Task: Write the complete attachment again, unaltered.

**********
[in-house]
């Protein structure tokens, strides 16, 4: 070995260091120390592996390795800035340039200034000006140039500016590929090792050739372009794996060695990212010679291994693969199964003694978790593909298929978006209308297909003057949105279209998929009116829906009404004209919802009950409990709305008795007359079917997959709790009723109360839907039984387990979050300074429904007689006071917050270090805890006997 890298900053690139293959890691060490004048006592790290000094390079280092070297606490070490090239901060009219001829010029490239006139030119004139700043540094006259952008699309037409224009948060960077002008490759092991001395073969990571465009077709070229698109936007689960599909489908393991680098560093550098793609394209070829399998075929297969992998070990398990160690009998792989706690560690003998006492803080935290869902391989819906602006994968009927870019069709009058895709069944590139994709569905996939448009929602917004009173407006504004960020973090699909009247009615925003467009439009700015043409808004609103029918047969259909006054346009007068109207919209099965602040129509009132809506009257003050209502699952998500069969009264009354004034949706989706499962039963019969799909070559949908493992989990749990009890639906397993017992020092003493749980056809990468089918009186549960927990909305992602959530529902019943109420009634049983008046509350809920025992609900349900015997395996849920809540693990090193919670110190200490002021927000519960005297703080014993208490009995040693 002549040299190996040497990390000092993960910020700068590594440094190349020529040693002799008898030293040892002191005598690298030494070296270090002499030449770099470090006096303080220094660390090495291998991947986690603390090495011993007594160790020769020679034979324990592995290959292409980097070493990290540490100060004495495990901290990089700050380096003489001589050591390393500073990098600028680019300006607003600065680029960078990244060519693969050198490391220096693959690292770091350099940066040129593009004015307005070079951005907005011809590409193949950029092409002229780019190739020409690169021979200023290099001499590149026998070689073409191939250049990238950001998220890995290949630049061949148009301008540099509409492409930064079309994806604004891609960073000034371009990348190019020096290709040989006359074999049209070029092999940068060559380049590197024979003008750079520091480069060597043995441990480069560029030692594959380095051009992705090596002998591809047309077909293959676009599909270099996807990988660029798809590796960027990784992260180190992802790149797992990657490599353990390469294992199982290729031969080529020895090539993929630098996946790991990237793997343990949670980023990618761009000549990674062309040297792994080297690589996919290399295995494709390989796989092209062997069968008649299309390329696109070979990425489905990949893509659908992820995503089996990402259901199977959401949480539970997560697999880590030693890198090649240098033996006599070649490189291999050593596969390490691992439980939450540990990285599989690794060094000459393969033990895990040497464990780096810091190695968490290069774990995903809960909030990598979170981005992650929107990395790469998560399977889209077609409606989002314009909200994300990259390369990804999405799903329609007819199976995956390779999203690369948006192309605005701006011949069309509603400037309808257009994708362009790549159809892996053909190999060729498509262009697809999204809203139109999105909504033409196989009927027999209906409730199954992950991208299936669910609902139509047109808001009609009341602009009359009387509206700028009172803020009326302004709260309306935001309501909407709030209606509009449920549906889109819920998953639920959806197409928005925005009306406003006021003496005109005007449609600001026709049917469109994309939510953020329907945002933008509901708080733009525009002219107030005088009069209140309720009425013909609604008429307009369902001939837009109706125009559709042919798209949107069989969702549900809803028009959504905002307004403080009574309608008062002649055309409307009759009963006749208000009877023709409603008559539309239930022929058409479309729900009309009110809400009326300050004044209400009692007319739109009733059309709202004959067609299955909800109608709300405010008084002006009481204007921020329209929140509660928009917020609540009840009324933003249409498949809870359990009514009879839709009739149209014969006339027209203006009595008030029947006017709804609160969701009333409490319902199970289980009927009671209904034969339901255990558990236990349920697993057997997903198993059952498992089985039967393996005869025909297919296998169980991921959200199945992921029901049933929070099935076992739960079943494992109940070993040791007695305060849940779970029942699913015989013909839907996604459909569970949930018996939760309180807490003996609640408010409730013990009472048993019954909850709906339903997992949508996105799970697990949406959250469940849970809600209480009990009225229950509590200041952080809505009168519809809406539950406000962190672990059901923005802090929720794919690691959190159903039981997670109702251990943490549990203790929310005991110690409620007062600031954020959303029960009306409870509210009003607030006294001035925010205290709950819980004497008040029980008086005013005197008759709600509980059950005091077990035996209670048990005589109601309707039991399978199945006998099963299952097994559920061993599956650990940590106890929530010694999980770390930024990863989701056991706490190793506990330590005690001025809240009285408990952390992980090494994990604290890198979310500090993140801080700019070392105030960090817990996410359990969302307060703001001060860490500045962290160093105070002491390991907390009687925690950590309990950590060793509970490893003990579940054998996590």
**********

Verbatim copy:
[in-house]
């Protein structure tokens, strides 16, 4: 070995260091120390592996390795800035340039200034000006140039500016590929090792050739372009794996060695990212010679291994693969199964003694978790593909298929978006209308297909003057949105279209998929009116829906009404004209919802009950409990709305008795007359079917997959709790009723109360839907039984387990979050300074429904007689006071917050270090805890006997 890298900053690139293959890691060490004048006592790290000094390079280092070297606490070490090239901060009219001829010029490239006139030119004139700043540094006259952008699309037409224009948060960077002008490759092991001395073969990571465009077709070229698109936007689960599909489908393991680098560093550098793609394209070829399998075929297969992998070990398990160690009998792989706690560690003998006492803080935290869902391989819906602006994968009927870019069709009058895709069944590139994709569905996939448009929602917004009173407006504004960020973090699909009247009615925003467009439009700015043409808004609103029918047969259909006054346009007068109207919209099965602040129509009132809506009257003050209502699952998500069969009264009354004034949706989706499962039963019969799909070559949908493992989990749990009890639906397993017992020092003493749980056809990468089918009186549960927990909305992602959530529902019943109420009634049983008046509350809920025992609900349900015997395996849920809540693990090193919670110190200490002021927000519960005297703080014993208490009995040693 002549040299190996040497990390000092993960910020700068590594440094190349020529040693002799008898030293040892002191005598690298030494070296270090002499030449770099470090006096303080220094660390090495291998991947986690603390090495011993007594160790020769020679034979324990592995290959292409980097070493990290540490100060004495495990901290990089700050380096003489001589050591390393500073990098600028680019300006607003600065680029960078990244060519693969050198490391220096693959690292770091350099940066040129593009004015307005070079951005907005011809590409193949950029092409002229780019190739020409690169021979200023290099001499590149026998070689073409191939250049990238950001998220890995290949630049061949148009301008540099509409492409930064079309994806604004891609960073000034371009990348190019020096290709040989006359074999049209070029092999940068060559380049590197024979003008750079520091480069060597043995441990480069560029030692594959380095051009992705090596002998591809047309077909293959676009599909270099996807990988660029798809590796960027990784992260180190992802790149797992990657490599353990390469294992199982290729031969080529020895090539993929630098996946790991990237793997343990949670980023990618761009000549990674062309040297792994080297690589996919290399295995494709390989796989092209062997069968008649299309390329696109070979990425489905990949893509659908992820995503089996990402259901199977959401949480539970997560697999880590030693890198090649240098033996006599070649490189291999050593596969390490691992439980939450540990990285599989690794060094000459393969033990895990040497464990780096810091190695968490290069774990995903809960909030990598979170981005992650929107990395790469998560399977889209077609409606989002314009909200994300990259390369990804999405799903329609007819199976995956390779999203690369948006192309605005701006011949069309509603400037309808257009994708362009790549159809892996053909190999060729498509262009697809999204809203139109999105909504033409196989009927027999209906409730199954992950991208299936669910609902139509047109808001009609009341602009009359009387509206700028009172803020009326302004709260309306935001309501909407709030209606509009449920549906889109819920998953639920959806197409928005925005009306406003006021003496005109005007449609600001026709049917469109994309939510953020329907945002933008509901708080733009525009002219107030005088009069209140309720009425013909609604008429307009369902001939837009109706125009559709042919798209949107069989969702549900809803028009959504905002307004403080009574309608008062002649055309409307009759009963006749208000009877023709409603008559539309239930022929058409479309729900009309009110809400009326300050004044209400009692007319739109009733059309709202004959067609299955909800109608709300405010008084002006009481204007921020329209929140509660928009917020609540009840009324933003249409498949809870359990009514009879839709009739149209014969006339027209203006009595008030029947006017709804609160969701009333409490319902199970289980009927009671209904034969339901255990558990236990349920697993057997997903198993059952498992089985039967393996005869025909297919296998169980991921959200199945992921029901049933929070099935076992739960079943494992109940070993040791007695305060849940779970029942699913015989013909839907996604459909569970949930018996939760309180807490003996609640408010409730013990009472048993019954909850709906339903997992949508996105799970697990949406959250469940849970809600209480009990009225229950509590200041952080809505009168519809809406539950406000962190672990059901923005802090929720794919690691959190159903039981997670109702251990943490549990203790929310005991110690409620007062600031954020959303029960009306409870509210009003607030006294001035925010205290709950819980004497008040029980008086005013005197008759709600509980059950005091077990035996209670048990005589109601309707039991399978199945006998099963299952097994559920061993599956650990940590106890929530010694999980770390930024990863989701056991706490190793506990330590005690001025809240009285408990952390992980090494994990604290890198979310500090993140801080700019070392105030960090817990996410359990969302307060703001001060860490500045962290160093105070002491390991907390009687925690950590309990950590060793509970490893003990579940054998996590």